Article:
GEEKED Magazine: Comics, culture, gender
Let me take a moment to introduce you to a friend of mine. We’ve been close for a couple of years now, after meeting at a party in Foyles bookshop on Charing Cross Road in London. They are geeky and feminist with a love of comics and we quickly bonded over discussions on popular culture and gender, plus a mutual love of illustration. My friend is called GEEKED and they are a biannual magazine (well, it’d be a kinda strange name for a person). They describe themselves as folk from the LGBTQ and allied communities, with a mission “to fashion a creative, intersectional platform and to foster a progressive, can-do community focused on human dignity and diversity” and, as you might imagine, I was instantly hooked.
Not long after the launch party, I was busy co-writing a piece for their second issue, entitled My Alternative Valentine (which is still available via back issues) and it was so lovely to see my name in print next to the work of other geeky feminists. The issues are jam packed with fascinating articles, insightful comic strips and lovely illustration. Not only are these magazines the perfect size to read on the commute, but there’s so much content that you’ll have to take care you don’t miss your stop! After issue 5, they decided to go digital only and so my second contribution – an article on underwear for The Sexy Issue – is only available online. This was great as even more people got to read my article, but I was delighted to hear recently that they were raising money to return to producing print issues. Apparently it wasn’t just me who loved holding a copy in my hands.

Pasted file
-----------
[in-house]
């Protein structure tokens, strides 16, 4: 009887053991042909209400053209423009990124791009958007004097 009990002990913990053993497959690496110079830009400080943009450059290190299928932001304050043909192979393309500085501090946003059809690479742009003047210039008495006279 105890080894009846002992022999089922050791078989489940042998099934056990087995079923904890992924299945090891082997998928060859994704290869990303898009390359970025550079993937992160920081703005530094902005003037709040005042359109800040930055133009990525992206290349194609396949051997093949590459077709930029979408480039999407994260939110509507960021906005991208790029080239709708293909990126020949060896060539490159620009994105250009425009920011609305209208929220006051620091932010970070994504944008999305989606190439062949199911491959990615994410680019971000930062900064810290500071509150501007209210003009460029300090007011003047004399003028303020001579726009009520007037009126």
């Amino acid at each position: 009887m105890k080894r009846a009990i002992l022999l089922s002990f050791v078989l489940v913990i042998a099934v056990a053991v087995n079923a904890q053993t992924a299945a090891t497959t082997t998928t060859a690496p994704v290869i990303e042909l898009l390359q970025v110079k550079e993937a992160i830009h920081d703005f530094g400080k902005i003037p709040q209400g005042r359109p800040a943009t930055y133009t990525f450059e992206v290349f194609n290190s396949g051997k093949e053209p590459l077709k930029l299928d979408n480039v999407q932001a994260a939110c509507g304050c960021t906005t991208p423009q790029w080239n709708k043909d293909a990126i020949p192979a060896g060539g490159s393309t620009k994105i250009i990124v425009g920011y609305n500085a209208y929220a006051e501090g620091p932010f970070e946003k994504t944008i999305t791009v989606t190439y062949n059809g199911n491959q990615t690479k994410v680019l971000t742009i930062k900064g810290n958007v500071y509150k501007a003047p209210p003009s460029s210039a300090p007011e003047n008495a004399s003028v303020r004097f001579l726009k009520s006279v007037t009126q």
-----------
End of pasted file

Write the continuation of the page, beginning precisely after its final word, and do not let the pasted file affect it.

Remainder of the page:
When we hit Con season last Spring/Summer, we were delighted to meet new people and hear what you loved most about GEEKED. What we were surprised to find is that now, more than ever, people wanted printed zines. Our readers were glad that they could access some content online, for free, but it meant a lot to them to have zines and comic books that spoke to their interests and that widened representation.
If you would like to hold the next copy of GEEKED Magazine in your hands, please pledge whatever you can to their Kickstarter campaign now. The money won’t be taken from your account until after the campaign ends, so there’s no need to delay. You’ll be helping to fund a gorgeous geeky chunk of intersectional feminism, a diverse creative community, and a truly special magazine. I really hope they meet their goal.